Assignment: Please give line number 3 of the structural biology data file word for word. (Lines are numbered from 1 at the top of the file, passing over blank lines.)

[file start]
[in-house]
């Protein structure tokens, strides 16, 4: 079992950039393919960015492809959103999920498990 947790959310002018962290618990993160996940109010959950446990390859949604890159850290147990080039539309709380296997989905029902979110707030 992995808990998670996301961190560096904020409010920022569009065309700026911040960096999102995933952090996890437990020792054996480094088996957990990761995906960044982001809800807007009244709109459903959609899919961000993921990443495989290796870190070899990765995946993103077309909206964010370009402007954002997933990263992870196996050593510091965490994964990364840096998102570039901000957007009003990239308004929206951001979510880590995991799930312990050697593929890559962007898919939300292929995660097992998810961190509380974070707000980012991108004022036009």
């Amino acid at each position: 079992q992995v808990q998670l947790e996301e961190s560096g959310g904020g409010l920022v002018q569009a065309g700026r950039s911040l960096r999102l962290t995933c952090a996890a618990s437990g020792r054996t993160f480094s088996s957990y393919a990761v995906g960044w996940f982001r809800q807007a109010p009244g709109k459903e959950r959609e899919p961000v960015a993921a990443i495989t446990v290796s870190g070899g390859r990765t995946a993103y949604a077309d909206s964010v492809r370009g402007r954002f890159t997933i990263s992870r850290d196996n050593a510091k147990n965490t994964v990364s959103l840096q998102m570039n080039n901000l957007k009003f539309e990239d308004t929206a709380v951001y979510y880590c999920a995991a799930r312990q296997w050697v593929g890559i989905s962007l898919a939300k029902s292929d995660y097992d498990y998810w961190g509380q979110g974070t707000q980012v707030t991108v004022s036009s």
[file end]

């Amino acid at each position: 079992q992995v808990q998670l947790e996301e961190s560096g959310g904020g409010l920022v002018q569009a065309g700026r950039s911040l960096r999102l962290t995933c952090a996890a618990s437990g020792r054996t993160f480094s088996s957990y393919a990761v995906g960044w996940f982001r809800q807007a109010p009244g709109k459903e959950r959609e899919p961000v960015a993921a990443i495989t446990v290796s870190g070899g390859r990765t995946a993103y949604a077309d909206s964010v492809r370009g402007r954002f890159t997933i990263s992870r850290d196996n050593a510091k147990n965490t994964v990364s959103l840096q998102m570039n080039n901000l957007k009003f539309e990239d308004t929206a709380v951001y979510y880590c999920a995991a799930r312990q296997w050697v593929g890559i989905s962007l898919a939300k029902s292929d995660y097992d498990y998810w961190g509380q979110g974070t707000q980012v707030t991108v004022s036009s």